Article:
Baroupa asks, “what is the longest an idea sat in your head before you decided to pursue it?”
Hmm. Well, sometimes things have very short gestation periods. And sometimes they have very long ones. Probably the longest thing is Barnstormers: A Ballad of Love and Murder.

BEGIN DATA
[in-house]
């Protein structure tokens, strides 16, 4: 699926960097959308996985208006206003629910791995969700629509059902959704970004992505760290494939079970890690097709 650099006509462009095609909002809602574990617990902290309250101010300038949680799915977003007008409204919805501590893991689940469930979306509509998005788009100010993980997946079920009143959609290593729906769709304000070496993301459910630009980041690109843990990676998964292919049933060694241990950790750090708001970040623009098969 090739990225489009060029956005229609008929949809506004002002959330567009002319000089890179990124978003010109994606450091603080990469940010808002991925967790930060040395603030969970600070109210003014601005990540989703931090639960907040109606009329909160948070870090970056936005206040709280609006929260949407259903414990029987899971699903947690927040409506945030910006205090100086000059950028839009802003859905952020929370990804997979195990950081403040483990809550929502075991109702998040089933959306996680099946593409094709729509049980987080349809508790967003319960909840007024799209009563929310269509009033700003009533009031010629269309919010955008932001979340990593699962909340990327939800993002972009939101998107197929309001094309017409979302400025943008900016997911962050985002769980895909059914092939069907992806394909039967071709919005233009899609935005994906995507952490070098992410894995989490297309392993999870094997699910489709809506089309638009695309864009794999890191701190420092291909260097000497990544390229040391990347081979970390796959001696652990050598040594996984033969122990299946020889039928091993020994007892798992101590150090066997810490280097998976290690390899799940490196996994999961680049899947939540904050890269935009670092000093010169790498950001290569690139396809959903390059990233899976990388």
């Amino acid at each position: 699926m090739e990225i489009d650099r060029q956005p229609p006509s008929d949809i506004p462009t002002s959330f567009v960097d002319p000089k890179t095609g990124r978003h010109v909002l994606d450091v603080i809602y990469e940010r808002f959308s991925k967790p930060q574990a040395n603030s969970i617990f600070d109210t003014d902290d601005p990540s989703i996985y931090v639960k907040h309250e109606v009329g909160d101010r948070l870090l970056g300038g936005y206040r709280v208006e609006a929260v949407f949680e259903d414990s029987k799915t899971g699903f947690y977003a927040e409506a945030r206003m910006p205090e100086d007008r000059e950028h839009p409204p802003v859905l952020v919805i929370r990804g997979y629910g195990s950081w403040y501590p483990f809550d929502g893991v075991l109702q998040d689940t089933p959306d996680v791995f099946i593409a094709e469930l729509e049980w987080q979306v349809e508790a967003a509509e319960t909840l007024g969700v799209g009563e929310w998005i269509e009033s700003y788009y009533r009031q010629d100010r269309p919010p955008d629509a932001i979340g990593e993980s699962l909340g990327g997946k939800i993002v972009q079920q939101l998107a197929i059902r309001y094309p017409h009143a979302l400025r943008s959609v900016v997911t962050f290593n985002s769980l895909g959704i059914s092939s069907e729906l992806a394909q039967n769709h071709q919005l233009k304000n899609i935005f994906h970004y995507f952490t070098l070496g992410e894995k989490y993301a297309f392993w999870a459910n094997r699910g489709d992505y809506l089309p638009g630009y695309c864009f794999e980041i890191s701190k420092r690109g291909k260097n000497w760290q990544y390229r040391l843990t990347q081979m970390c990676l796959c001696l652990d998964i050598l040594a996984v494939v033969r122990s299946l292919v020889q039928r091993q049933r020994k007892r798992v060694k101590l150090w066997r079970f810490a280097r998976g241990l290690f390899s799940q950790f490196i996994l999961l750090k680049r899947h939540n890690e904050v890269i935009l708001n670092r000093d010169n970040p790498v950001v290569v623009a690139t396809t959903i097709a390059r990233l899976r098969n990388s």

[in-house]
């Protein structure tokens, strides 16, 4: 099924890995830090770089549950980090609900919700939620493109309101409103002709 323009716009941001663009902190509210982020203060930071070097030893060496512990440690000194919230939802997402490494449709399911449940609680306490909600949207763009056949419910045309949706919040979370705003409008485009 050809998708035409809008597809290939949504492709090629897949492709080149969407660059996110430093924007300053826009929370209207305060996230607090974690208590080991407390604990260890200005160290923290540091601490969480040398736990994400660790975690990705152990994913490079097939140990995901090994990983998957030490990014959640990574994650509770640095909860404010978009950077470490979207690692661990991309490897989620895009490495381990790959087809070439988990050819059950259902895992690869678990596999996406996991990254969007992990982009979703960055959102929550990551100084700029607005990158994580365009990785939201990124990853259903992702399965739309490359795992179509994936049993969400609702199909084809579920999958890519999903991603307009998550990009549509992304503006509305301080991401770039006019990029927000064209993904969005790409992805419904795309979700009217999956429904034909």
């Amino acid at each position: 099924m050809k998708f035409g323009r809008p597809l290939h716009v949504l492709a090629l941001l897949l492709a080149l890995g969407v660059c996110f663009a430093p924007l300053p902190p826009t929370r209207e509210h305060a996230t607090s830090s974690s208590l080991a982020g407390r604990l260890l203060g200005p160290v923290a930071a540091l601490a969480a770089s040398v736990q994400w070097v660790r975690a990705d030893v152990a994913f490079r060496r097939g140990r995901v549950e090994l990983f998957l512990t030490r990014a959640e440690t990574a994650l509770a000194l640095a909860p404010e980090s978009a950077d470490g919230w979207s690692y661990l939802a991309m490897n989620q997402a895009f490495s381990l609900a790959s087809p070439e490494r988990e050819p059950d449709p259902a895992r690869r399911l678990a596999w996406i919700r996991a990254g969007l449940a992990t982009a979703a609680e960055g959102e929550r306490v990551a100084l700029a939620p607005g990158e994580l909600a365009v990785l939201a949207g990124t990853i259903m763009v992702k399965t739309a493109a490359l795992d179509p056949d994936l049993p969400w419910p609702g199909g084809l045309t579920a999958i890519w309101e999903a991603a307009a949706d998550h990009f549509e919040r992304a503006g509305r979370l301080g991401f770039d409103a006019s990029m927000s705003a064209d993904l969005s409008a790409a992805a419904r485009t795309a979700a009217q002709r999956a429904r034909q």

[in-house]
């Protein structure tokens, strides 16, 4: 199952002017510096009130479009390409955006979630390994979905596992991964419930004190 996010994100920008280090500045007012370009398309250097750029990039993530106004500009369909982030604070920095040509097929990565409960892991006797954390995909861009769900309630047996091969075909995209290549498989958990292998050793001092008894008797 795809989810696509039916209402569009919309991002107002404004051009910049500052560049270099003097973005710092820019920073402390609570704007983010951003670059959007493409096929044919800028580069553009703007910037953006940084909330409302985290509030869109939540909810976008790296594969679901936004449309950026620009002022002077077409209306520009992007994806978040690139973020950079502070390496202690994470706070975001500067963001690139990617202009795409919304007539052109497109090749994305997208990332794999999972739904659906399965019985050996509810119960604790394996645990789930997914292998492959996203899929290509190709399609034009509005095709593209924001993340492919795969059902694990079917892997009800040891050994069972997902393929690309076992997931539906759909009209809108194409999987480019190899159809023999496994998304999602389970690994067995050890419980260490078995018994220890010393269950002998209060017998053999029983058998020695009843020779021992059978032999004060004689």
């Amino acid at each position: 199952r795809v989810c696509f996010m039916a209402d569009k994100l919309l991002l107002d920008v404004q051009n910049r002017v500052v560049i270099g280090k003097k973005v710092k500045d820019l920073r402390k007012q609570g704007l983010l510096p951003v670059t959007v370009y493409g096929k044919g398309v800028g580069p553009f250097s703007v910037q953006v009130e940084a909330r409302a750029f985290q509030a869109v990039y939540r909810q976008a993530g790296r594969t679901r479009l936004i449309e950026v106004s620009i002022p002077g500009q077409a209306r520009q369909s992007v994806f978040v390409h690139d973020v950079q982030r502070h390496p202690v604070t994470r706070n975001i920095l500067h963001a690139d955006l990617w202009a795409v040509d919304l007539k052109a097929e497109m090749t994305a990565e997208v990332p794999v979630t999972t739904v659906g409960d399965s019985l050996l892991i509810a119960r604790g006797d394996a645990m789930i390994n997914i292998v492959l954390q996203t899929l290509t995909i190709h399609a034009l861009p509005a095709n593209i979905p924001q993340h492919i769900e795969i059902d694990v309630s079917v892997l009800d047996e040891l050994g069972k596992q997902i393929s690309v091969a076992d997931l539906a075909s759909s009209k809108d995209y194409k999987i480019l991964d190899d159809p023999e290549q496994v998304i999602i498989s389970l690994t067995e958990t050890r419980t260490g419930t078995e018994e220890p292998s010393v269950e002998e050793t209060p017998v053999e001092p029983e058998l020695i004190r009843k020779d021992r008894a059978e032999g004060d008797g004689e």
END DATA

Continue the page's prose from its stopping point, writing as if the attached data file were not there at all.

Barnstormers is based on an idea I had when I was doing prose. I wrote a short story called (and Ty, you can link to it here if you want) The Star Attraction of 1919. And it has sort of a similar premise where a guy crashes into a wedding and then the woman that's getting married winds up running away with him.